A common misconception about Swing is that it is a replacement for the AWT. In actuality, although Swing components are replacements for the AWT components, Swing is built on the AWT. All Swing lightweight components are derived from the JComponent class, which in turn is derived from the AWT's Container class. So all Swing components are in fact AWT components.
Because Swing is built on the AWT, Swing developers need to have a basic grasp of AWT concepts. For example, Swing components use the delegation event model and are laid out by layout managers, both of which are implemented in the AWT.
In addition to covering fundamental AWT concepts, such as the delegation event model and layout managers, this book also discusses additional AWT topics such as: the Component class, graphics, colors and fonts, and image manipulation. Advanced topics, including data transfer and drag and drop, double buffering, rubber banding, and sprite animation are also discussed.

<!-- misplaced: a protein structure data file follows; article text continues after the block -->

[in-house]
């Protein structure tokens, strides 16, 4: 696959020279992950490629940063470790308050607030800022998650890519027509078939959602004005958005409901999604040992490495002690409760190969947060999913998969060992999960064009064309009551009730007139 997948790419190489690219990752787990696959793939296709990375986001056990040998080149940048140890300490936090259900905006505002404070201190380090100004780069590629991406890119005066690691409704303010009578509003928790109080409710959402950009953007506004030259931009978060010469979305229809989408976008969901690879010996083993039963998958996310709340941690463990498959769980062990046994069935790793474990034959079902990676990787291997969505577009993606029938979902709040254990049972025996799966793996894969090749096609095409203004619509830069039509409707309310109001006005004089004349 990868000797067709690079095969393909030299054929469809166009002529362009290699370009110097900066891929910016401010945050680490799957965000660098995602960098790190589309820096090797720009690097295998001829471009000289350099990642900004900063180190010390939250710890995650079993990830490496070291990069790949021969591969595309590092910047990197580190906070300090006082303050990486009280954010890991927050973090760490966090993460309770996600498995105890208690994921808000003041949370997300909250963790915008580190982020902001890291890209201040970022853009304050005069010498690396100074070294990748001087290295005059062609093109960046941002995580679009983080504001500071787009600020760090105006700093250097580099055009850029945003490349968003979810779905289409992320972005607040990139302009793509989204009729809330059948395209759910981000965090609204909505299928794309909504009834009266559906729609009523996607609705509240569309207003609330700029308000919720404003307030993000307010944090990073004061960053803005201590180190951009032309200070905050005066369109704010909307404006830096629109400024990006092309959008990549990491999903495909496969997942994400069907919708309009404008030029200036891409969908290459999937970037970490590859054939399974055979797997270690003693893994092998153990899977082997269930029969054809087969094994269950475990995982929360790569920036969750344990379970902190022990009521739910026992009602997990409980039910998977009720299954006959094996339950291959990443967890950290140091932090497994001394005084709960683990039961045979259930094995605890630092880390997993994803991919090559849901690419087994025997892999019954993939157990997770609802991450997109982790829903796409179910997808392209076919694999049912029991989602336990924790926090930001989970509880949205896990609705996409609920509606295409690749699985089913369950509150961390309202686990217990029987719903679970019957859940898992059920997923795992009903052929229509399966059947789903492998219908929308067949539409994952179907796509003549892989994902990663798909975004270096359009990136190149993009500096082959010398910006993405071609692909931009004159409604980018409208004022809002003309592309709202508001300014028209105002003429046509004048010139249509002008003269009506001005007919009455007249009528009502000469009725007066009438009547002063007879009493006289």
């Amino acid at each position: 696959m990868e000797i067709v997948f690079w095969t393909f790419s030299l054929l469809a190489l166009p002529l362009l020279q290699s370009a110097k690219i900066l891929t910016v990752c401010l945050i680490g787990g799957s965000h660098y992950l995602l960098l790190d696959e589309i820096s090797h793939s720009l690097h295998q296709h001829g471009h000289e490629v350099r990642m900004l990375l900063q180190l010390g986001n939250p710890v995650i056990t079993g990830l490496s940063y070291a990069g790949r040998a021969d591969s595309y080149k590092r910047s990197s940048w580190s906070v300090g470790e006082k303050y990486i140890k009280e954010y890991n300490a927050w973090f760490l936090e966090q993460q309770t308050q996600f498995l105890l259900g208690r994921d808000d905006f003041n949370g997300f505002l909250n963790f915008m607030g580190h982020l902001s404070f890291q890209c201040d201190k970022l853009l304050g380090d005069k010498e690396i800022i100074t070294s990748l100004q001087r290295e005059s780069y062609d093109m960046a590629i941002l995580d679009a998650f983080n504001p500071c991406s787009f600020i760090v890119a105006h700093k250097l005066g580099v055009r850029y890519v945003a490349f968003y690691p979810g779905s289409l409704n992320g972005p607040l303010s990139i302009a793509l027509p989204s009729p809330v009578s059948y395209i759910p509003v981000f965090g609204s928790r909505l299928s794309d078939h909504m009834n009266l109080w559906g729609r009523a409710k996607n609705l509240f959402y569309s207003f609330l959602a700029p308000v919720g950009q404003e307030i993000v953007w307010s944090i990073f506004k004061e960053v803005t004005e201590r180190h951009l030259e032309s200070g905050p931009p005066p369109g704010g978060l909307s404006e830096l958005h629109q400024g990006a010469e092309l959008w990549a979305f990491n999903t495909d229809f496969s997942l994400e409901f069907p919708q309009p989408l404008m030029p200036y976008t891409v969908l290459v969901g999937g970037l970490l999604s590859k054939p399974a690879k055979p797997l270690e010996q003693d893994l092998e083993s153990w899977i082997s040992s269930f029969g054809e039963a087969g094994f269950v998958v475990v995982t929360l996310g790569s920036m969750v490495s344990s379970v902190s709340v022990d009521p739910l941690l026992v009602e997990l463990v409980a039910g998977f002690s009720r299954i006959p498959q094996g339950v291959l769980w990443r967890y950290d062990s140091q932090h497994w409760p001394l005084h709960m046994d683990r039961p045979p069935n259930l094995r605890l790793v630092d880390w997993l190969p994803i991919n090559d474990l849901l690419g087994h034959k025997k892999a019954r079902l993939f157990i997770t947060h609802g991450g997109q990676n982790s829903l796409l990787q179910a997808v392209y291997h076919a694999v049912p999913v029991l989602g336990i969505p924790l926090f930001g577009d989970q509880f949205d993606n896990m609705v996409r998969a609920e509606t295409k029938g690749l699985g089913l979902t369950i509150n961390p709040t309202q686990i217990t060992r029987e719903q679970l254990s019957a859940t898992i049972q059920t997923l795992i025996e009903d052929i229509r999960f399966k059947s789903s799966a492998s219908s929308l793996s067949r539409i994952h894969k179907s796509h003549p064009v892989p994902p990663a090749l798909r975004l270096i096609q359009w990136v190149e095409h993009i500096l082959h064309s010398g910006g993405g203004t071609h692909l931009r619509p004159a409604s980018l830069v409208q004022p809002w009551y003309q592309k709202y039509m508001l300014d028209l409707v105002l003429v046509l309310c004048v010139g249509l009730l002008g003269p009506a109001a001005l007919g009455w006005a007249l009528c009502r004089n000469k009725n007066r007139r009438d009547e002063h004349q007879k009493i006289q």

So, back to the original question: If you are using Swing, do you need this book? The answer is it depends on whether you have a basic understanding of fundamental AWT concepts, and whether you have need of advanced AWT topics. Also, the second volume of Graphic Java covers Swing exclusively; it does not discuss the AWT topics presented in this book. If you have the Swing volume of Graphic Java, and you need a better understanding of the AWT, this book is the perfect companion to the Swing volume. It should also be noted that only 150 pages of the AWT volume (out of 875 pages) are concerned with AWT components; more than 80% of this book is devoted to fundamental and advanced AWT concepts.
If you are new to building user interfaces in Java and are serious about Swing programming, you should consider both volumes of Graphic Java, which together provide more than 2500 pages of the most comprehensive coverage available on Swing and the AWT. If you're using Swing and are already familiar with the AWT, you can skip this volume and move on to the Swing volume of Graphic Java.